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First day brings change, familiar feelings of excitement

The excitement of the first day of school or the start of a new school never changes, even though the start of the 2020-21 school year looked like no other. After an off-campus hiatus since March due to the COVID-19 pandemic, teachers were eager to connect with families arriving early to log-in and greet anxious students on the screen.

“It has been a different start to the school year, but it’s still exciting,” said Linda Bozeman, principal at Blanton Elementary School. “Our parents have been terrific too and completely understanding that even though we are in a remote environment, we are continuing to engage our students and love kids.”

Mrs. Bozeman joined her staff in welcoming small groups of students who lacked connectivity at home or who were identified by staff as needing extra assistance to begin remote instruction on campus. 

“Honestly, I was a little emotional this morning as I watched our big yellow buses roll out – just knowing that this is the first step of getting our students back in front of teachers was profound,” said Dr. Jamie Wilson, superintendent of schools. “We’ve missed them, and our teachers are so eager to make this a good experience for students and help our families.”

The district posted a registered enrollment of 30,150 students for the first day, which is a 955-student increase from the first day one year ago.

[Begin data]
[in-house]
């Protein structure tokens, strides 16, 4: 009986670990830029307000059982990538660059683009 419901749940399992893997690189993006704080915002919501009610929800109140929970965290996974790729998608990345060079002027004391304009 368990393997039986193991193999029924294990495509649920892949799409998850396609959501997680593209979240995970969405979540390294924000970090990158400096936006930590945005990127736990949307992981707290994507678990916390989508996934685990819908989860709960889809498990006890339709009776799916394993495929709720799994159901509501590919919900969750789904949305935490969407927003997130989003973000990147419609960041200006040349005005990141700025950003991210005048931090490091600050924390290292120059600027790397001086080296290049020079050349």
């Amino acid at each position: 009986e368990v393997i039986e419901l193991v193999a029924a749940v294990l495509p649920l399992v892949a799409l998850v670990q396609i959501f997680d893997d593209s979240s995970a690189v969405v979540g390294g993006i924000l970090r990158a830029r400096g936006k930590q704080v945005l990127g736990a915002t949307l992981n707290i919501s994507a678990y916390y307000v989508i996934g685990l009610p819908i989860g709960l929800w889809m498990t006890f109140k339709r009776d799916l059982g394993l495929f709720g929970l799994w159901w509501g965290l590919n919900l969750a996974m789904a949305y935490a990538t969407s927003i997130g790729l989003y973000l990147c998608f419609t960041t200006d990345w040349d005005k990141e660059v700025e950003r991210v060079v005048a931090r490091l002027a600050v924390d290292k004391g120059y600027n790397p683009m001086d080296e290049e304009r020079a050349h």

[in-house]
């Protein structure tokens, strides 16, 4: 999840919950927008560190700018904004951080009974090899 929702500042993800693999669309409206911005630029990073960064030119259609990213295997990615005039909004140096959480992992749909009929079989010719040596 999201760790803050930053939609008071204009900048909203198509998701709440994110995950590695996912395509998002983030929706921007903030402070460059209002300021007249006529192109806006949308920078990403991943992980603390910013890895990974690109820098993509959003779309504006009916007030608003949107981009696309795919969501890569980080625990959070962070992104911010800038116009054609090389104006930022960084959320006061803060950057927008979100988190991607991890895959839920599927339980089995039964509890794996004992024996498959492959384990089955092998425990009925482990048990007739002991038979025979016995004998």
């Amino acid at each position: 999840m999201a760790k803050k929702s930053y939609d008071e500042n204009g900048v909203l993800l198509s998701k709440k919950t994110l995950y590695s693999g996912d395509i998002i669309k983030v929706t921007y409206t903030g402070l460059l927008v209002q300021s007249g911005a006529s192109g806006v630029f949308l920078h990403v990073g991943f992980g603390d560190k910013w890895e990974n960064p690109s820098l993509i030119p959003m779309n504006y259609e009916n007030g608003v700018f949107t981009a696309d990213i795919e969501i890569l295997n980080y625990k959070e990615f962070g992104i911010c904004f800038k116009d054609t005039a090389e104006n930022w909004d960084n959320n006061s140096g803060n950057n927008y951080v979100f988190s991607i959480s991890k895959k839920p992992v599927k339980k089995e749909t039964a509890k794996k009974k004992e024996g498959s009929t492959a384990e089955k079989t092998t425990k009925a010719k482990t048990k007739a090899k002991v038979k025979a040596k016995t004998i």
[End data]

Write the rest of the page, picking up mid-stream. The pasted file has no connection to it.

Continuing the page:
During the Tuesday, Aug. 25 Board of Trustees meeting, the district’s demographer shared that their predictions included an enrollment of 30,830 for the year.

According to the second-quarter report, Denton ISD currently ranks first in the North Texas area for student enrollment growth, eclipsing all other districts in the Metroplex. The Denton County population continues to grow and is currently the ninth-fastest growing county in the United States.

This year started in a remote, non-traditional model with elementary students interacting on SeeSaw and secondary students navigating Canvas. 

In anticipation of more than 30,000 students and more than 4,000 employees all learning via the district’s online network, the Technology Team doubled the district’s bandwidth in the days just before the start.

“It went amazingly well all things considered– only a few minor glitches,” said Robert Pierce, Information Systems Officer. “At peak times today, we were only using less than a third of our available bandwidth. As our families become more familiar with logging in and utilizing the software things will become smoother.”

To track the software and connectivity issues, the district added a live “barometer” at so users could track the status of individual platforms throughout the day.

As parents dropped off their remote learners at Pecan Creek Elementary, they were shouting messages of appreciation out of car windows, excited to have their students back on campus. 

“It’s going to be an incredible year of learning, and the best part is that everyone single one of us is learning a new thing, together because we’ve never done this before,” said Barbara Garrett, a physical education teacher.